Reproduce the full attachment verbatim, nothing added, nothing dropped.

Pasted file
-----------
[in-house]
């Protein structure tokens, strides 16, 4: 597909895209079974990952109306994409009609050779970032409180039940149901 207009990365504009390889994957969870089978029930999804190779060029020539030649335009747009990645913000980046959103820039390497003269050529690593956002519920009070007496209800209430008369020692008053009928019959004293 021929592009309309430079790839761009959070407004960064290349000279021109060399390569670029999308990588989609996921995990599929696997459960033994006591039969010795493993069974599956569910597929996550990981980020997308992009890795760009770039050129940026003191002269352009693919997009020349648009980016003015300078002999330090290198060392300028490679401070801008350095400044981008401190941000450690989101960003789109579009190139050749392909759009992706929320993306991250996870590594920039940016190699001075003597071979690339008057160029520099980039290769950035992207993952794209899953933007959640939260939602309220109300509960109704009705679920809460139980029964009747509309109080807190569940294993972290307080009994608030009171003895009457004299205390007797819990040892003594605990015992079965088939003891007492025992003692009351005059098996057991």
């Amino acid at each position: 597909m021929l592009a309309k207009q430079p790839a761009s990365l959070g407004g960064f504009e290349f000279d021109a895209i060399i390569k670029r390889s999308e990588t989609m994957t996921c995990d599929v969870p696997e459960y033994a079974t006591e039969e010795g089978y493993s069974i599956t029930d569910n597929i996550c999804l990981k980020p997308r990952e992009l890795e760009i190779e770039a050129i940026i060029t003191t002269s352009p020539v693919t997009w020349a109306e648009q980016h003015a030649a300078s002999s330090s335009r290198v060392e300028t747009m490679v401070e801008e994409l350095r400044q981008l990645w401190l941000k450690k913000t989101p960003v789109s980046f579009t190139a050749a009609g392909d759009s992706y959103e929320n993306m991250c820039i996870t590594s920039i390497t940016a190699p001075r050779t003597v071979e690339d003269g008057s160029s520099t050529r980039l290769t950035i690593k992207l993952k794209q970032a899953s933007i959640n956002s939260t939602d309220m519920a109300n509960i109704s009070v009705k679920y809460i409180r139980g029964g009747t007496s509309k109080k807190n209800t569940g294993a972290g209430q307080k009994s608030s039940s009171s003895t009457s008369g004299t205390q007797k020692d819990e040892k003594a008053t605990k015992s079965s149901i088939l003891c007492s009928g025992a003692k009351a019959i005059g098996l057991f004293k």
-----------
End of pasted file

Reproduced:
[in-house]
């Protein structure tokens, strides 16, 4: 597909895209079974990952109306994409009609050779970032409180039940149901 207009990365504009390889994957969870089978029930999804190779060029020539030649335009747009990645913000980046959103820039390497003269050529690593956002519920009070007496209800209430008369020692008053009928019959004293 021929592009309309430079790839761009959070407004960064290349000279021109060399390569670029999308990588989609996921995990599929696997459960033994006591039969010795493993069974599956569910597929996550990981980020997308992009890795760009770039050129940026003191002269352009693919997009020349648009980016003015300078002999330090290198060392300028490679401070801008350095400044981008401190941000450690989101960003789109579009190139050749392909759009992706929320993306991250996870590594920039940016190699001075003597071979690339008057160029520099980039290769950035992207993952794209899953933007959640939260939602309220109300509960109704009705679920809460139980029964009747509309109080807190569940294993972290307080009994608030009171003895009457004299205390007797819990040892003594605990015992079965088939003891007492025992003692009351005059098996057991």
């Amino acid at each position: 597909m021929l592009a309309k207009q430079p790839a761009s990365l959070g407004g960064f504009e290349f000279d021109a895209i060399i390569k670029r390889s999308e990588t989609m994957t996921c995990d599929v969870p696997e459960y033994a079974t006591e039969e010795g089978y493993s069974i599956t029930d569910n597929i996550c999804l990981k980020p997308r990952e992009l890795e760009i190779e770039a050129i940026i060029t003191t002269s352009p020539v693919t997009w020349a109306e648009q980016h003015a030649a300078s002999s330090s335009r290198v060392e300028t747009m490679v401070e801008e994409l350095r400044q981008l990645w401190l941000k450690k913000t989101p960003v789109s980046f579009t190139a050749a009609g392909d759009s992706y959103e929320n993306m991250c820039i996870t590594s920039i390497t940016a190699p001075r050779t003597v071979e690339d003269g008057s160029s520099t050529r980039l290769t950035i690593k992207l993952k794209q970032a899953s933007i959640n956002s939260t939602d309220m519920a109300n509960i109704s009070v009705k679920y809460i409180r139980g029964g009747t007496s509309k109080k807190n209800t569940g294993a972290g209430q307080k009994s608030s039940s009171s003895t009457s008369g004299t205390q007797k020692d819990e040892k003594a008053t605990k015992s079965s149901i088939l003891c007492s009928g025992a003692k009351a019959i005059g098996l057991f004293k």